Obviously, there are sensible processes that can be implemented to cut down on the risk of losing digital files, but nothing is ever bulletproof, as many D-Photo readers will attest. Regular backing-up of hard drives is a must, but reader Stephen Roberts knows that all it takes is a little bad luck to disrupt this common-sense practice: it still pains him to remember the hard-drive meltdown that combined with a corruption in the software running his backup process.
“Not a pretty place to be, and it ended up costing me a large amount of money,” he recalls.
We’ve heard sad stories about innocent laptop upgrades leading to unfortunate external-hard-drive complications and lost libraries, as well as internal-storage failures just ahead of school portfolios being due.
Bradie Paul got the fright of her life when she thought that she had lost the memory card containing all the images of her first grandchild’s birth. Rather than slipping the card into its usual protective pocket, she accidentally dropped it into a bag to rub against the open implements of a pocket knife.
“My heart nearly died when I discovered that,” she remembers. “I so tentatively tried the card in my computer to find [that] it was indeed corrupted: alas, woe is me, totally and utterly.”
Luckily, Bradie’s story has a happy ending. Close scrutiny revealed a bent component in the SD card, which was fixed with some careful tweezer work. Her grandchild’s first moments were recovered, but the pain of the possible loss was all too real, serving as a poignant reminder of digital fragility.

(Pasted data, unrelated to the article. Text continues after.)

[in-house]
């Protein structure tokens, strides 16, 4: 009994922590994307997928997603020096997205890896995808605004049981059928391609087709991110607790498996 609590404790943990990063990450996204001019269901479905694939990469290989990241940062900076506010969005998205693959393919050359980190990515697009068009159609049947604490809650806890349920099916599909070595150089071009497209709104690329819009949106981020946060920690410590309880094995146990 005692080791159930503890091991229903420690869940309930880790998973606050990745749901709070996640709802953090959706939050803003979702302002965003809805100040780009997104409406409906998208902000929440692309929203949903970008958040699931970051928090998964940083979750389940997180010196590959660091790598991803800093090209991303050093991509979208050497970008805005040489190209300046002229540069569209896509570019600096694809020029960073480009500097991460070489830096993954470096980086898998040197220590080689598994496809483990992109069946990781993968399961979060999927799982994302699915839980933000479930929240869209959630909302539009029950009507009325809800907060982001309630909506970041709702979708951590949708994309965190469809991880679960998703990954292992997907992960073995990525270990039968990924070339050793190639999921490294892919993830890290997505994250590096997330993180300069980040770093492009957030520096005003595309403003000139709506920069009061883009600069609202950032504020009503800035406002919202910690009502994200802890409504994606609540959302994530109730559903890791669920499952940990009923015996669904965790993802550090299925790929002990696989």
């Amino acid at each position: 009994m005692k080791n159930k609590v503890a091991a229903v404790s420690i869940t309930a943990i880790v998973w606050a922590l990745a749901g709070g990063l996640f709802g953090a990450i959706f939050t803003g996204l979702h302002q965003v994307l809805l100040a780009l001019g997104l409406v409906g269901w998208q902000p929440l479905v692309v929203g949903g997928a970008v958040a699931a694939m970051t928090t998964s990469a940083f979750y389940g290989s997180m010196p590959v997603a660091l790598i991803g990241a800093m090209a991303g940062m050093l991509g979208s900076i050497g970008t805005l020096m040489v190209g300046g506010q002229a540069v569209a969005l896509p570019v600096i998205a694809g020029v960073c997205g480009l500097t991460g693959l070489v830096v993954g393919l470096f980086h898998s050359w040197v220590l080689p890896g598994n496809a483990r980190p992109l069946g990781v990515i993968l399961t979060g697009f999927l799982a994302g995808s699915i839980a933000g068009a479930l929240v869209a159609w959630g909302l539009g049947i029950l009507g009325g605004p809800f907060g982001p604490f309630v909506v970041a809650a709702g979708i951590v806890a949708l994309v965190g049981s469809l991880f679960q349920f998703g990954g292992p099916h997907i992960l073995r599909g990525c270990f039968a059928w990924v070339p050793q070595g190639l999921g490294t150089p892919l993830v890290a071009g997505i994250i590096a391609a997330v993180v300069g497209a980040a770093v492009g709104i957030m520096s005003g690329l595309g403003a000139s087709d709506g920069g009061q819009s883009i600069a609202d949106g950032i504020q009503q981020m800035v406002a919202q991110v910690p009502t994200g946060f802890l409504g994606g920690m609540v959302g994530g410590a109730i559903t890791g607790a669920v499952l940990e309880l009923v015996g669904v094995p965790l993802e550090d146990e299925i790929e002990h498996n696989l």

If these horror stories have you amped to begin preserving your cherished photographic memories in print, you are lucky to be living in a time when services to do just that are so accessible, powerful, and affordable. Momento Photo Books is one such service, offering an array of high-quality, easy-to-create consumer photo-book options.
A quick download of Momento’s free book-building software will have you producing custom photo books and family albums in minutes. The flexible package lets you take as much or as little control over the design as you like. If you want to get serious with your publishing, you can start a book from scratch, customizing every aspect — from orientation, size, and layout to adding frames, textures, and embellishments.
If you’re looking for the safety of a printed album but lack the time to pore over every little element of production, there is a range pre-formatted templates to choose from, as well as an auto-fill tool — you just point the program at your desired photo folder, and it takes care of everything else.
Finished books can be printed with a range of beautiful covers, including linen, leather, and printed hardcover options. The lustrous six-colour prints inside can be produced on number of premium photo papers, such as the silky Satin 170, the fine matt Eggshell 148g, and top-shelf Lay-flat Lustre 260g.
The Momento website (momento.co.nz) also offers a handy range of how-to videos and inspiring project examples to get the creative juices flowing. The versatile service has options for users of all skills and budgets, to ensure that every photographer has the opportunity to avert a “digital black hole” disaster while displaying their cherished memories in quality and style.